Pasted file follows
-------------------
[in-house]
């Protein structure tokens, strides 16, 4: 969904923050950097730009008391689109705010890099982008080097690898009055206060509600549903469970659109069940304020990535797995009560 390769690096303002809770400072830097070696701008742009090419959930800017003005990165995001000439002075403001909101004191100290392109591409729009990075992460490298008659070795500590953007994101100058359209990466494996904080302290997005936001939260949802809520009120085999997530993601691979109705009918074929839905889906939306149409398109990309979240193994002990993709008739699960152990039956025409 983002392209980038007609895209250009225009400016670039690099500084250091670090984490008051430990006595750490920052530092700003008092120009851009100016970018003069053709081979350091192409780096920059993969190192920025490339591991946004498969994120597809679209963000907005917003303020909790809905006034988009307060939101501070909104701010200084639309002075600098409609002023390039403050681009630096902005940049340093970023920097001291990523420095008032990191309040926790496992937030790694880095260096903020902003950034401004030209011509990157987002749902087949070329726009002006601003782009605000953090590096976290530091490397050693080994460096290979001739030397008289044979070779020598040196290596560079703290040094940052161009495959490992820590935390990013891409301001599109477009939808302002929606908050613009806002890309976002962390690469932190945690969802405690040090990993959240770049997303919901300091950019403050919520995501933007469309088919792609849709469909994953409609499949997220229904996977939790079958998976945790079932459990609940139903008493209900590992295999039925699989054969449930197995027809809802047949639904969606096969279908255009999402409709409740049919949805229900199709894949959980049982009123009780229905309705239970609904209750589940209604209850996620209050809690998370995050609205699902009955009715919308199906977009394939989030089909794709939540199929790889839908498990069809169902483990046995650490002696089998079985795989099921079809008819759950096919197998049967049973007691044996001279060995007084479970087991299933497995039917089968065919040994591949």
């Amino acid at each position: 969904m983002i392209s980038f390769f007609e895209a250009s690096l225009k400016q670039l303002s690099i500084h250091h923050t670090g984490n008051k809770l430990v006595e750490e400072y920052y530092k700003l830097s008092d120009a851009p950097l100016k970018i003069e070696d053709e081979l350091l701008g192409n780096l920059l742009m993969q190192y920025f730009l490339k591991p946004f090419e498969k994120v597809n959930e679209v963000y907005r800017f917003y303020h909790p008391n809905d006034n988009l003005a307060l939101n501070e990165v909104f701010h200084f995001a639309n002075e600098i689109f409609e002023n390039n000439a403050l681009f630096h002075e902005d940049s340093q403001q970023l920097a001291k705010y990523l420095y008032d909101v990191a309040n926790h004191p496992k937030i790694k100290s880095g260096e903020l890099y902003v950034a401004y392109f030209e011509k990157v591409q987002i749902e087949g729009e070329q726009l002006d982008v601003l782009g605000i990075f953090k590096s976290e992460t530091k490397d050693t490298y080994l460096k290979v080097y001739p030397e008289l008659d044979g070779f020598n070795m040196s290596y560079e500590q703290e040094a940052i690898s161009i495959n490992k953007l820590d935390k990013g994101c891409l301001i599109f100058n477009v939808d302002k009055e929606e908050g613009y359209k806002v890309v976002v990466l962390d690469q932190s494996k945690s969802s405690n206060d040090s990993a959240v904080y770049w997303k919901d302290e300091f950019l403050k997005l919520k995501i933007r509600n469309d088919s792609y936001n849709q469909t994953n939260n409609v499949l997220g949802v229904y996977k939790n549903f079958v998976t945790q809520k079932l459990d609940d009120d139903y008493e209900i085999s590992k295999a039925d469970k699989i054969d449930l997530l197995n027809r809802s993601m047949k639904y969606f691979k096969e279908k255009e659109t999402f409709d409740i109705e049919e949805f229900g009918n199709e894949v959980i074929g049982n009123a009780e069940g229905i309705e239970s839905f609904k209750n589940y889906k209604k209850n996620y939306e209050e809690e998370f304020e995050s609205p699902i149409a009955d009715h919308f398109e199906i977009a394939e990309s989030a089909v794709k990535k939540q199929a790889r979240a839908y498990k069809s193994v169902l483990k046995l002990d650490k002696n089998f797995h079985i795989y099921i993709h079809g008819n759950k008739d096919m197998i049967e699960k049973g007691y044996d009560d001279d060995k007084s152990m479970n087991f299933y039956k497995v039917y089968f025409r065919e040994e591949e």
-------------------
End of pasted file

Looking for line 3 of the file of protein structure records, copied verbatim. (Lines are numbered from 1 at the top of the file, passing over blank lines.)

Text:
């Amino acid at each position: 969904m983002i392209s980038f390769f007609e895209a250009s690096l225009k400016q670039l303002s690099i500084h250091h923050t670090g984490n008051k809770l430990v006595e750490e400072y920052y530092k700003l830097s008092d120009a851009p950097l100016k970018i003069e070696d053709e081979l350091l701008g192409n780096l920059l742009m993969q190192y920025f730009l490339k591991p946004f090419e498969k994120v597809n959930e679209v963000y907005r800017f917003y303020h909790p008391n809905d006034n988009l003005a307060l939101n501070e990165v909104f701010h200084f995001a639309n002075e600098i689109f409609e002023n390039n000439a403050l681009f630096h002075e902005d940049s340093q403001q970023l920097a001291k705010y990523l420095y008032d909101v990191a309040n926790h004191p496992k937030i790694k100290s880095g260096e903020l890099y902003v950034a401004y392109f030209e011509k990157v591409q987002i749902e087949g729009e070329q726009l002006d982008v601003l782009g605000i990075f953090k590096s976290e992460t530091k490397d050693t490298y080994l460096k290979v080097y001739p030397e008289l008659d044979g070779f020598n070795m040196s290596y560079e500590q703290e040094a940052i690898s161009i495959n490992k953007l820590d935390k990013g994101c891409l301001i599109f100058n477009v939808d302002k009055e929606e908050g613009y359209k806002v890309v976002v990466l962390d690469q932190s494996k945690s969802s405690n206060d040090s990993a959240v904080y770049w997303k919901d302290e300091f950019l403050k997005l919520k995501i933007r509600n469309d088919s792609y936001n849709q469909t994953n939260n409609v499949l997220g949802v229904y996977k939790n549903f079958v998976t945790q809520k079932l459990d609940d009120d139903y008493e209900i085999s590992k295999a039925d469970k699989i054969d449930l997530l197995n027809r809802s993601m047949k639904y969606f691979k096969e279908k255009e659109t999402f409709d409740i109705e049919e949805f229900g009918n199709e894949v959980i074929g049982n009123a009780e069940g229905i309705e239970s839905f609904k209750n589940y889906k209604k209850n996620y939306e209050e809690e998370f304020e995050s609205p699902i149409a009955d009715h919308f398109e199906i977009a394939e990309s989030a089909v794709k990535k939540q199929a790889r979240a839908y498990k069809s193994v169902l483990k046995l002990d650490k002696n089998f797995h079985i795989y099921i993709h079809g008819n759950k008739d096919m197998i049967e699960k049973g007691y044996d009560d001279d060995k007084s152990m479970n087991f299933y039956k497995v039917y089968f025409r065919e040994e591949e």